Cerahelix, Inc., developer of a new class of ceramic membranes for water and wastewater treatment, has been awarded a contract by one of the world’s largest manufacturers of personal care products – a Fortune 50 company – to provide its ceramic membranes for use in treating wastewater for reuse.
Cerahelix’s filters will operate as a single stage treatment system to treat plant wastewater at a rate of more than 100,000 gallons per day (GPD). The permeate and concentrate will be reused internally and externally, saving water resources, eliminating discharge into the environment, and providing added value to the company.
Combining the power of DNA biotechnology with ceramic chemistry, Cerahelix’s products represent a new class of membrane. Its picofiltration process provides membrane filtration at the molecular level and opens the door to new applications of ceramic membrane technology while delivering significant savings in lifetime costs.
“We are proud that our revolutionary membrane filtration products have been selected by this leading company, which has set comprehensive sustainability goals that include water reuse. Our membranes will provide an extremely effective yet elegantly simple way to treat wastewater at this facility, achieving 90 per cent recovery and reducing chemical oxygen demand (COD) by over 95 per cent,” said Susan MacKay, Chief Executive Officer of Cerahelix.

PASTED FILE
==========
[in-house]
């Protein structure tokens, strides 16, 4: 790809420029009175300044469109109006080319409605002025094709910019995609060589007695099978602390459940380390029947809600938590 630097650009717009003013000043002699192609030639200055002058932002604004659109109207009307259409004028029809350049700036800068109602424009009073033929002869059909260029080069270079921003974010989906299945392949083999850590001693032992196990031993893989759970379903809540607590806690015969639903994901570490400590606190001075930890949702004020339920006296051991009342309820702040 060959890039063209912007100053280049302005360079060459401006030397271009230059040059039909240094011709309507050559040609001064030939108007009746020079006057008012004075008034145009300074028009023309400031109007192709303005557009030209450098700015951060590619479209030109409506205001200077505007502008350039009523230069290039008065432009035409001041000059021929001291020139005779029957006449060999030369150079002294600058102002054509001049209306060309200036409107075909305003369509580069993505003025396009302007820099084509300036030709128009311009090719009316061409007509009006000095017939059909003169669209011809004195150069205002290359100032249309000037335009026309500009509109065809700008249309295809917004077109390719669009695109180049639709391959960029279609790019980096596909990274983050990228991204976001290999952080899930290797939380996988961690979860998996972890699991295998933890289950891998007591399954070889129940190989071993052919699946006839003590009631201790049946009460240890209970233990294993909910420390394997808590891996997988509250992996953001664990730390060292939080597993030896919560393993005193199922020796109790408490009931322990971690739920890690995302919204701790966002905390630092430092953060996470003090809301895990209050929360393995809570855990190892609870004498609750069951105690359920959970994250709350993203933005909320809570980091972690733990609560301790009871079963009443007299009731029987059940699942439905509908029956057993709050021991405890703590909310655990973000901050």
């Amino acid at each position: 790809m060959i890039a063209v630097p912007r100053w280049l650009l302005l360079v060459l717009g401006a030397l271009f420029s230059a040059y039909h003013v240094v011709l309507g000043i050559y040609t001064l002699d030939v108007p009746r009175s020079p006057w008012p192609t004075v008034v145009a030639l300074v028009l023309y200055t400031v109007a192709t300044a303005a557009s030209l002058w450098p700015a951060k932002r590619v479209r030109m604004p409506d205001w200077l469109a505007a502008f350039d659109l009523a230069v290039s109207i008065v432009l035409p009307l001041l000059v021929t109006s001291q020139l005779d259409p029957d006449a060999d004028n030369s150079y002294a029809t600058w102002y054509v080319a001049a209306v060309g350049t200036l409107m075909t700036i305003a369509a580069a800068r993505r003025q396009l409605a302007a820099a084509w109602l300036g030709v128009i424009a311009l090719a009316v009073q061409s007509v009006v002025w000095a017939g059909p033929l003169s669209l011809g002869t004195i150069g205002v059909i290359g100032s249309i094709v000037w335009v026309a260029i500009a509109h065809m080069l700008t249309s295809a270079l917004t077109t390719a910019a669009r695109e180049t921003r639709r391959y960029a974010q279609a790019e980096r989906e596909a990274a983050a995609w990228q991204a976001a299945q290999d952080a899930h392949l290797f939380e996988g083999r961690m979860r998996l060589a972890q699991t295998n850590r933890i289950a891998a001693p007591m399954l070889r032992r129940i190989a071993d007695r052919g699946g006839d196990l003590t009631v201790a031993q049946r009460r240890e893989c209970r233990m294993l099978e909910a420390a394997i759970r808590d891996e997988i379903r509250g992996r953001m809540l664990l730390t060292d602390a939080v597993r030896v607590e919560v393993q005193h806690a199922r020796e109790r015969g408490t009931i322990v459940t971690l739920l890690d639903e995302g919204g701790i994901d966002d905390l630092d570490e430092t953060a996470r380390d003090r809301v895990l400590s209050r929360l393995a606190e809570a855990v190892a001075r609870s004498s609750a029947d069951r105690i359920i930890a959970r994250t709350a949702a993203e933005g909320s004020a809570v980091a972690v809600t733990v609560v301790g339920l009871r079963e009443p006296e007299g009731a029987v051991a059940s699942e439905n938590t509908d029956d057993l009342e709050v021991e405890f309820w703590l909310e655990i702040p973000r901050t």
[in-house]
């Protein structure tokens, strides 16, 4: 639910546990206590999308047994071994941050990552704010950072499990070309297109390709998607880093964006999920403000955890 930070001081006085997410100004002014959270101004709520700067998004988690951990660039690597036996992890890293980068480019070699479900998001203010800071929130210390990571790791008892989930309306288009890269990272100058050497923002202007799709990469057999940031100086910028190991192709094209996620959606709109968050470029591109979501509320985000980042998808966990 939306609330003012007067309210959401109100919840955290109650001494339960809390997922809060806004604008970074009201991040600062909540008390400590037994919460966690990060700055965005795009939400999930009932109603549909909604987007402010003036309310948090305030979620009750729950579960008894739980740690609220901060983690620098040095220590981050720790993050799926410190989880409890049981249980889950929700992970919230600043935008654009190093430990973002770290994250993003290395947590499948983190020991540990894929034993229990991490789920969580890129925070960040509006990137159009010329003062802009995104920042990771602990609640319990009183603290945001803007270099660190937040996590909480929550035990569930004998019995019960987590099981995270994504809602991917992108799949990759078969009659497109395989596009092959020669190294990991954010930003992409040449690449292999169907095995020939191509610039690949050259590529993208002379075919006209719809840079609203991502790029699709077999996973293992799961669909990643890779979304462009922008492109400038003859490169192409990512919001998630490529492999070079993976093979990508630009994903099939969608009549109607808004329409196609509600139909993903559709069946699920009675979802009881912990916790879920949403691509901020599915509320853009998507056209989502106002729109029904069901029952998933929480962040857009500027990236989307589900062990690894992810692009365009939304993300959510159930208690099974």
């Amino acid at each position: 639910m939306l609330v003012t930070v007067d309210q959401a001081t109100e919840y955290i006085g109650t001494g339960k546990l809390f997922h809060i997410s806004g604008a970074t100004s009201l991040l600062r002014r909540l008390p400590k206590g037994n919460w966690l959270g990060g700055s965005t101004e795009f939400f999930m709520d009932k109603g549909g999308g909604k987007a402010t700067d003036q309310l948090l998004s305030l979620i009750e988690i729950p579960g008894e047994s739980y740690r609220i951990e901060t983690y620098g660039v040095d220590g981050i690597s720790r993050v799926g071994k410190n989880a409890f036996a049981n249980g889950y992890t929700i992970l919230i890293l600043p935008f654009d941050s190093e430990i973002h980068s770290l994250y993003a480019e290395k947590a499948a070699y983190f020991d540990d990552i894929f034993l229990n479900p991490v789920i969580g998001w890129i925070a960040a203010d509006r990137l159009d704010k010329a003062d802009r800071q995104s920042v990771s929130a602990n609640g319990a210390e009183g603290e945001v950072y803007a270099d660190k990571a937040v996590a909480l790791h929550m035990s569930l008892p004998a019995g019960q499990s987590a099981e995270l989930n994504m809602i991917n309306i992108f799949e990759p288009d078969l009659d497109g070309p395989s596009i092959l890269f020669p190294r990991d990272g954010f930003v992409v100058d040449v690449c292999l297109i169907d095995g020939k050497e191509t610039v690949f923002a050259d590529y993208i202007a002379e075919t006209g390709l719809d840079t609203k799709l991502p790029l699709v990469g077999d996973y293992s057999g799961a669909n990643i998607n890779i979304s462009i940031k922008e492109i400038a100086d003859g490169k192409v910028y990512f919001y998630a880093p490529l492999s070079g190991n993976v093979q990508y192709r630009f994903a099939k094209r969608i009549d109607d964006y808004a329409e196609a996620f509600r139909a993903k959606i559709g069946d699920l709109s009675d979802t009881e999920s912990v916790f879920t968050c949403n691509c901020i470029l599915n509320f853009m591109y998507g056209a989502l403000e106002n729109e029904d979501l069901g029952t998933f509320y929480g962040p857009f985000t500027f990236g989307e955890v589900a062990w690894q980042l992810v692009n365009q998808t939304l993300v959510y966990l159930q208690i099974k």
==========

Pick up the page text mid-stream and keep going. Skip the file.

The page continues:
Cerahelix’s patented process employs a DNA template to form the pores used to filter water and wastewater, controlling the pore size to extend the range of treatment applications for ceramic membranes from nanofiltration to high purity picofiltration. Cerahelix membranes deliver a robust, reliable, efficient and cost-effective water treatment solution that simplifies the process, achieving ten times higher purity than today’s best commercially available ceramic filters while significantly reducing costs.
Cerahelix currently markets a commercial scale, large format filter element product that can be made with three different molecular size cut-offs, ranging from 400 Daltons to 1,200 Daltons, to meet specific needs.